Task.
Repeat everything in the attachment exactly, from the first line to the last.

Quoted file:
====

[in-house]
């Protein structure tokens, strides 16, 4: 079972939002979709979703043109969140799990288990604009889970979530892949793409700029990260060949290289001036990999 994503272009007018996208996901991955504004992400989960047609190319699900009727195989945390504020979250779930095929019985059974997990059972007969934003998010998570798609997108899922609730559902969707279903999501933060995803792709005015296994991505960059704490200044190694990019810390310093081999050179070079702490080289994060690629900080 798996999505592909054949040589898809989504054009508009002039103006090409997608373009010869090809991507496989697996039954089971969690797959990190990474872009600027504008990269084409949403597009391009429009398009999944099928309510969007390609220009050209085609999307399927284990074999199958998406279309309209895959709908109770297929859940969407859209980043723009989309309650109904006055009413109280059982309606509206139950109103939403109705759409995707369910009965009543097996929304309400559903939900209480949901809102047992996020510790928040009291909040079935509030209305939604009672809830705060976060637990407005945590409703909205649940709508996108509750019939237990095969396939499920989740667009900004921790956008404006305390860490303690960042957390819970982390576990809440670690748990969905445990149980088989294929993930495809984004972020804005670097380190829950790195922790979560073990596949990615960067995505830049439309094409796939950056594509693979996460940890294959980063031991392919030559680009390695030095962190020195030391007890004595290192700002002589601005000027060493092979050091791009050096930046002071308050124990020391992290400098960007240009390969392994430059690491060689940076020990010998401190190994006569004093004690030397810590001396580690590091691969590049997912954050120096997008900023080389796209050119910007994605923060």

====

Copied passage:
[in-house]
């Protein structure tokens, strides 16, 4: 079972939002979709979703043109969140799990288990604009889970979530892949793409700029990260060949290289001036990999 994503272009007018996208996901991955504004992400989960047609190319699900009727195989945390504020979250779930095929019985059974997990059972007969934003998010998570798609997108899922609730559902969707279903999501933060995803792709005015296994991505960059704490200044190694990019810390310093081999050179070079702490080289994060690629900080 798996999505592909054949040589898809989504054009508009002039103006090409997608373009010869090809991507496989697996039954089971969690797959990190990474872009600027504008990269084409949403597009391009429009398009999944099928309510969007390609220009050209085609999307399927284990074999199958998406279309309209895959709908109770297929859940969407859209980043723009989309309650109904006055009413109280059982309606509206139950109103939403109705759409995707369910009965009543097996929304309400559903939900209480949901809102047992996020510790928040009291909040079935509030209305939604009672809830705060976060637990407005945590409703909205649940709508996108509750019939237990095969396939499920989740667009900004921790956008404006305390860490303690960042957390819970982390576990809440670690748990969905445990149980088989294929993930495809984004972020804005670097380190829950790195922790979560073990596949990615960067995505830049439309094409796939950056594509693979996460940890294959980063031991392919030559680009390695030095962190020195030391007890004595290192700002002589601005000027060493092979050091791009050096930046002071308050124990020391992290400098960007240009390969392994430059690491060689940076020990010998401190190994006569004093004690030397810590001396580690590091691969590049997912954050120096997008900023080389796209050119910007994605923060």